The last thing I’ll say about making your blog sticky is you really want to pay attention to any post or part of your blog that gets a lot of traction, a lot of traffic already. Yesterday, we talked about creating shareable content for your blog. You do want to create that but you also want to watch what happens from time to time you create a shareable piece of content that goes viral. It may not go viral in that it gets visitors but it may get more than a normal post. They’re the posts you want to pay particular attention to honing and really thinking carefully about how you’re going to make those posts sticky. 

You might want to add an invitation to subscribe to that post. You might want to put some further reading or interlinking of posts in that particular post. You might want to write a second follow-up post to it. 

We noticed in the early days of Digital Photography School that we published a post that was 10 Tips for Portrait Photography that did really well. A week later, I followed it up with a second one, 10 More Tips for Portrait Photography. I linked those posts together. You got to the end of the first one which was continuing to get a lot of traffic from Google. You got to the end of it and you were invited to read the second part of the series. That drove a lot more traffic. 

Again, getting people to view a second page increases the chances that they’re going to subscribe and view more content as well. Pay particular attention to those hot posts that you’ve got that might be going a little bit more viral than others. Also, pay particular attention to any post in your archives that’s getting a whole heap of search engine traffic. You’ll notice over time, if you’ve been blogging for a year or two, you have one post in your archives that just randomly seems to be ranking really high for Google and sending a whole heap of traffic. It’s often a post you didn’t expect to rank high. They’re the post to go back and update them.

Another great technique that I’ve seen in action recently is to create an incentive to subscribe that relates to a specific post. I recently was talking to a blogger. She’d written this post on her blog about a particular style of calligraphy. It’s kind of a random, nichey kind of topic in many ways. She was ranking number one in Google for that particular style of calligraphy and she was getting hundreds of visits to this blog post everyday.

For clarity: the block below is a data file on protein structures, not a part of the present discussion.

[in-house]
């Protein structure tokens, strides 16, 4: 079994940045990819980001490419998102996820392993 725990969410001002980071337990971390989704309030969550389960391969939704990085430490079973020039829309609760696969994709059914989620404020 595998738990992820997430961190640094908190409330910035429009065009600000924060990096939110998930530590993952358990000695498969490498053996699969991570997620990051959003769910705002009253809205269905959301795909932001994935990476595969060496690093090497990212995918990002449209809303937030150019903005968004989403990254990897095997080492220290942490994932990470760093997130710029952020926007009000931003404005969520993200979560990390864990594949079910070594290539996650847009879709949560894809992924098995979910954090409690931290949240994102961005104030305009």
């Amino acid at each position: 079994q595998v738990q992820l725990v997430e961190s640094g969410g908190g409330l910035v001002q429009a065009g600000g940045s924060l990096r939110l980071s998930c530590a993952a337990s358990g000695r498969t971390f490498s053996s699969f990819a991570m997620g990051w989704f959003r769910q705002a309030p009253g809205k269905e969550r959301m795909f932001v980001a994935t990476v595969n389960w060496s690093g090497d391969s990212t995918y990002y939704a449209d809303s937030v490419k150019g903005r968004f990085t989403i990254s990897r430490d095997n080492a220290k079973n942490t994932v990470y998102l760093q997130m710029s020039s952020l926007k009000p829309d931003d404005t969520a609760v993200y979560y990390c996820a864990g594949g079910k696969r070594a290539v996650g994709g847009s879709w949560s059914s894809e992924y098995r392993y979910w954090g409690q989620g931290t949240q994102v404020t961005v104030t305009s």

They weren’t really sticking around. They read the post and then they went away. I said to her, “Why don’t you create a downloadable PDF on that particular topic? Offer it if anyone subscribes to your newsletter.” She set up a list on a web that basically offered this incentive. It had a little auto-responder in it. If you signed up, you got sent an email to a link in PDF that taught you a little bit more on this particular style of calligraphy. 

She was converting those hundreds of readers a day to 50 or so sing ups a day to her newsletter simply by adding that incentive to that single post. She didn’t mention the incentive in any of the other posts or anywhere else on the site. It was specific to a particular list. It worked really well. You might want to consider adding an incentive that relates to the particular post that you’ve got.

I hope some of those techniques have connected with you. I would encourage you not to go away and do all 15 at once. Pick one, two, or three of them. Over the next few days, you might want to start implementing them. 

In the next episode on this podcast—I told you that I was going to push forward and build some anticipation—I’m going to get more tactical. We’re going to talk more about techniques and some of the best techniques I’ve seen for finding readers for your blog. Before we get into that, it’ll be a couple of days away. I really would encourage you to choose one or two of these techniques in building a sticky blog. It’s going to help you so much more when you actually begin to find new readers if you can hook them in some way.

You can find today’s show notes at I would love to hear on those show notes what you would add out of your experience of blogging, what techniques have you used to build this sticky blog that would’ve worked well for you, and then what you’re going to do as a result of listening to this podcast. What technique are you going to focus on to implement on your blog?

I hope you found today’s episode useful. I will see you in a couple of days’ time in episode 35, which will be a little bit more tactical- and technique-oriented on finding readers for your blog.

How did you go with today’s challenge?

Are you already using some techniques to make your blog sticky? What would you add? What will you try next?

I’d love to hear your answers to those questions. Let me know in the comments below, and share a link to your blog.